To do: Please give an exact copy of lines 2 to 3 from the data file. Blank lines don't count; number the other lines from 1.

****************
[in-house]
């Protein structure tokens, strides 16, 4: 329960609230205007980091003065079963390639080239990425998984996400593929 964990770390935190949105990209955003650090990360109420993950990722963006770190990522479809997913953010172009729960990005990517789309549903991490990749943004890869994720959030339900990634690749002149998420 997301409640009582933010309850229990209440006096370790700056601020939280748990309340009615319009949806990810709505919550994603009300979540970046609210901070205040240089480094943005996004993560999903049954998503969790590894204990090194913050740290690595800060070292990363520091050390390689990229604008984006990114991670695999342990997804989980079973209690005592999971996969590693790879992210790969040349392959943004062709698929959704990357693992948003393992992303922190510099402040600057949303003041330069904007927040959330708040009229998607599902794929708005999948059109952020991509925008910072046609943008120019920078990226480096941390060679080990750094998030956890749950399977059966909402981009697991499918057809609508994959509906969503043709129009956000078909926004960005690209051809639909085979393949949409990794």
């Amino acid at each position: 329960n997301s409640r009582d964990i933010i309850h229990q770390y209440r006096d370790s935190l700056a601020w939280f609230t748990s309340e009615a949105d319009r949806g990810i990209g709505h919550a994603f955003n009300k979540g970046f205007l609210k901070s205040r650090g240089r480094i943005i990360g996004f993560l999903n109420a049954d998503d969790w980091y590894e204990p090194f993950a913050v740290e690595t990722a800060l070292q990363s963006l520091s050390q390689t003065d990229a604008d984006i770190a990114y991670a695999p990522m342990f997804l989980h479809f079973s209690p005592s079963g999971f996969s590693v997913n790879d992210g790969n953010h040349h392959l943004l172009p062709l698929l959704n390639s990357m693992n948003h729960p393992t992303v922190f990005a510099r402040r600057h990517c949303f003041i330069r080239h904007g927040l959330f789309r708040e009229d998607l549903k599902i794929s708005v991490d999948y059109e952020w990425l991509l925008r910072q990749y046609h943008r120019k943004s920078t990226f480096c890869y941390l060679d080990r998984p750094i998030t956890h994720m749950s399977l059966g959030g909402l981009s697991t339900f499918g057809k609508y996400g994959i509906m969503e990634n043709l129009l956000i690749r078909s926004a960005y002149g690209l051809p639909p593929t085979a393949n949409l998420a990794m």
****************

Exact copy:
């Protein structure tokens, strides 16, 4: 329960609230205007980091003065079963390639080239990425998984996400593929 964990770390935190949105990209955003650090990360109420993950990722963006770190990522479809997913953010172009729960990005990517789309549903991490990749943004890869994720959030339900990634690749002149998420 997301409640009582933010309850229990209440006096370790700056601020939280748990309340009615319009949806990810709505919550994603009300979540970046609210901070205040240089480094943005996004993560999903049954998503969790590894204990090194913050740290690595800060070292990363520091050390390689990229604008984006990114991670695999342990997804989980079973209690005592999971996969590693790879992210790969040349392959943004062709698929959704990357693992948003393992992303922190510099402040600057949303003041330069904007927040959330708040009229998607599902794929708005999948059109952020991509925008910072046609943008120019920078990226480096941390060679080990750094998030956890749950399977059966909402981009697991499918057809609508994959509906969503043709129009956000078909926004960005690209051809639909085979393949949409990794």
């Amino acid at each position: 329960n997301s409640r009582d964990i933010i309850h229990q770390y209440r006096d370790s935190l700056a601020w939280f609230t748990s309340e009615a949105d319009r949806g990810i990209g709505h919550a994603f955003n009300k979540g970046f205007l609210k901070s205040r650090g240089r480094i943005i990360g996004f993560l999903n109420a049954d998503d969790w980091y590894e204990p090194f993950a913050v740290e690595t990722a800060l070292q990363s963006l520091s050390q390689t003065d990229a604008d984006i770190a990114y991670a695999p990522m342990f997804l989980h479809f079973s209690p005592s079963g999971f996969s590693v997913n790879d992210g790969n953010h040349h392959l943004l172009p062709l698929l959704n390639s990357m693992n948003h729960p393992t992303v922190f990005a510099r402040r600057h990517c949303f003041i330069r080239h904007g927040l959330f789309r708040e009229d998607l549903k599902i794929s708005v991490d999948y059109e952020w990425l991509l925008r910072q990749y046609h943008r120019k943004s920078t990226f480096c890869y941390l060679d080990r998984p750094i998030t956890h994720m749950s399977l059966g959030g909402l981009s697991t339900f499918g057809k609508y996400g994959i509906m969503e990634n043709l129009l956000i690749r078909s926004a960005y002149g690209l051809p639909p593929t085979a393949n949409l998420a990794m």